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Stroger quotes from county commissioners

Thursday, July 13, 2006
Daily Southtown

Each county commissioner took a few minutes Wednesday to recognize John Stroger before they accepted the Cook County board president's letter of resignation. This is a sampling of what they said, in the order that they spoke.
John P. Daley
"We might have disagreed with him individually, but I don't think there is anyone on this board who could ever say that he was not willing to compromise or listen to us. He might disagree and tell us we did wrong, which he did and totally believed that a lot of people were not bringing the best interest of people to this agenda. He never had a personal agenda. The agenda that he had was very simple. It was for the betterment and health care of the people of this great county."
Bobbie L. Steele
"In 20 years, I learned to love and respect him and to respect his leadership not only here in Cook County but across this country. John Stroger has impacted health care for the poor across this country."
Deborah Sims
"Even though some people say that President Stroger took a lot of things personally, yes he did, because he was a man who felt the needs of the people. He lived it. He always talked about his humble beginnings. So, I think he understood both sides, the people who had and who had not."
Earlean Collins
One of the things we can always say about President Stroger, the people he put in administrative positions, most of those people were imminently qualified, and he believed and he trusted them and their abilities to do the job and do the job right. When they failed, he felt it was a failure to him. That was his greatest flaw that I can see, that he took them on as a person and he would go out and personally attack anyone he felt was attacking his staff."
Joan Murphy
John Stroger has left ... a legacy of inclusion, not exclusion. When he looked at a person, he didn't see their race, gender or religion, but he saw the person and treated them all as equals. And I believe he was a gentleman in the truest sense of the word. He treated people with respect. And he did great things for the Southland part of this county. Prior to John Stroger becoming president, it was as though the county ended at the city limits. People did not pay attention to what was south of 87th Street.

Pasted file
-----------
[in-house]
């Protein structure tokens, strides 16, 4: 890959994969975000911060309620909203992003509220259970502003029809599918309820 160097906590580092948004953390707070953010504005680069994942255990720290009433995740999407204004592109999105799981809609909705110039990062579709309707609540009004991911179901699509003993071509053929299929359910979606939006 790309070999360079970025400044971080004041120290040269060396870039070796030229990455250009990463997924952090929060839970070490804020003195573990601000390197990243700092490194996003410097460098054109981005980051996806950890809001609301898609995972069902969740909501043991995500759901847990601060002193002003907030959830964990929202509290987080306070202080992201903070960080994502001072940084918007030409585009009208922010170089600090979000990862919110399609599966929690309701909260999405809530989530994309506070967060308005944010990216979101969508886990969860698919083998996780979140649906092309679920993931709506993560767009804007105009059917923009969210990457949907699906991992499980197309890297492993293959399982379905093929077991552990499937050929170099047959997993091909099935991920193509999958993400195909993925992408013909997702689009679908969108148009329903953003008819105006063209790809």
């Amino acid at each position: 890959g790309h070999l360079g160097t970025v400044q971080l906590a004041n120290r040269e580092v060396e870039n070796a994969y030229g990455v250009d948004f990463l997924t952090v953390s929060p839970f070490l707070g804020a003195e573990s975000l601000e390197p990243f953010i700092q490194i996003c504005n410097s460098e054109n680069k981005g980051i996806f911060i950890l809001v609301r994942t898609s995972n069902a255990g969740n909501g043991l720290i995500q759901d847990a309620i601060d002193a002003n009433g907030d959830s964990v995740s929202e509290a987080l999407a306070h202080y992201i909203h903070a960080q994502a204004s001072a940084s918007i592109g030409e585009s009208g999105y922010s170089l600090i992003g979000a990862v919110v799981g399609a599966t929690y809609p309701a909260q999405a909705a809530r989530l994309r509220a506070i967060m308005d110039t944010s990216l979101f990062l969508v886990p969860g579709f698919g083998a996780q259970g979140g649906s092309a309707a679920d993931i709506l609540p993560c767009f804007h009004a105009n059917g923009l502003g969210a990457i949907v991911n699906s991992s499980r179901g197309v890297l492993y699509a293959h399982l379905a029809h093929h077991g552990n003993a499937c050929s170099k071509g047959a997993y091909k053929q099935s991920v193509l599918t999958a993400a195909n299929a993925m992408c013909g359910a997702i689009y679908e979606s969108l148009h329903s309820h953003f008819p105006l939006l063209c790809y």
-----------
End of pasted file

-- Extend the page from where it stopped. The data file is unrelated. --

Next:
Roberto Maldonado
I have to recognize that he was the first one, way before there were any Hispanic members on this board, he was the first one to introduce an ordinance to bring interpreters at Cook County Hospital.
Peter Silvestri
"On many occasions we may have disagreed, but I always thought he was an honorable man, a good Christian soul who worked hard for his passionate beliefs at the county."
Michael Quigley
"I will never forget the first time I took President Stroger to a Cub playoff game ... with my girlfriend who is now my wife. President Stroger could say things that no one else could say. He turns to my girlfriend at the time and said, 'My wife used to go with me to these games all the time, then I realized she was just going to keep me company. So, is that you?' He goes, 'Are you a lover of baseball or just Quigley's lover?' "
Gregg Goslin
"He has always been receptive to me; he always had time to meet with me; he always had time to work with me."
Forrest Claypool
"I had many, many disagreements with the president and a radically different philosophy of government and disagreed mightily about the means by which to achieve certain things, but I never, ever doubted that he shared our goals, that our goals were common goals — health care for the indigent, quality forest preserves, a fair criminal justice system."
Jerry Butler
"When I think of John Stroger, I think of one thing — loyalty. Loyalty to his family. Loyalty to his party, often to a fault. Loyalty to his mission."
Carl Hansen
"John enjoyed government. This was his world."
Elizabeth Doody Gorman
"Though we basically agreed to disagree for the sake of our districts, he often reminded me that the reason I was here was because of single member districts, which was done under his efforts. He also reminded me that the only district out of the 17 districts that he ever lost was my district, which I had to remind him that's why I often had to go against him on issues."
Larry Suffredin
"I will always think of him as the Harry Caray of political name callers, and I don't mean by calling bad names but the way he (mis)pronounced various people's names."
Tony Peraica
"I think he called me 'Per-a-co' on purpose. He wasn't mistaken as to what my name was. It was a way to needle me and throw me off balance."
Joseph Moreno
"John Stroger was a large, large man. He was a big human being. And I don't think anyone can fill his shoes in terms of what was in his heart, in terms of the person that he was, and I got to know him very well —humble, God-fearing, Christian and one hell of a politician. He never forgot anything."


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